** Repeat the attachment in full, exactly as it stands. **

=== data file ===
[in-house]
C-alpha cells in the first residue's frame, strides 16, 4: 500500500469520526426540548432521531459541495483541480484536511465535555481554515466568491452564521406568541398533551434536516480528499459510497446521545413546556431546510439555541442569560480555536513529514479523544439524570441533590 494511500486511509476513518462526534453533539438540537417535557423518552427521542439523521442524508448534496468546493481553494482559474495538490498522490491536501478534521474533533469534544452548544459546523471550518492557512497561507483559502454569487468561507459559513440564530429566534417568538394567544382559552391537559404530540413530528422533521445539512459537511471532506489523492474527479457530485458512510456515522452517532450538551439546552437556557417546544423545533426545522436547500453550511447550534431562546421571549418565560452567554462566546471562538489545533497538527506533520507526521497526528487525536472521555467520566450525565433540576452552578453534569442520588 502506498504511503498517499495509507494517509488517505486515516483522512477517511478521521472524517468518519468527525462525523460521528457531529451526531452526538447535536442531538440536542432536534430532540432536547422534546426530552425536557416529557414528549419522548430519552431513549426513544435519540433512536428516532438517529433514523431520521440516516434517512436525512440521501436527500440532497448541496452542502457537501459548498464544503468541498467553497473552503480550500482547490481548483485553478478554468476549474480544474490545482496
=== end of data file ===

[in-house]
C-alpha cells in the first residue's frame, strides 16, 4: 500500500469520526426540548432521531459541495483541480484536511465535555481554515466568491452564521406568541398533551434536516480528499459510497446521545413546556431546510439555541442569560480555536513529514479523544439524570441533590 494511500486511509476513518462526534453533539438540537417535557423518552427521542439523521442524508448534496468546493481553494482559474495538490498522490491536501478534521474533533469534544452548544459546523471550518492557512497561507483559502454569487468561507459559513440564530429566534417568538394567544382559552391537559404530540413530528422533521445539512459537511471532506489523492474527479457530485458512510456515522452517532450538551439546552437556557417546544423545533426545522436547500453550511447550534431562546421571549418565560452567554462566546471562538489545533497538527506533520507526521497526528487525536472521555467520566450525565433540576452552578453534569442520588 502506498504511503498517499495509507494517509488517505486515516483522512477517511478521521472524517468518519468527525462525523460521528457531529451526531452526538447535536442531538440536542432536534430532540432536547422534546426530552425536557416529557414528549419522548430519552431513549426513544435519540433512536428516532438517529433514523431520521440516516434517512436525512440521501436527500440532497448541496452542502457537501459548498464544503468541498467553497473552503480550500482547490481548483485553478478554468476549474480544474490545482496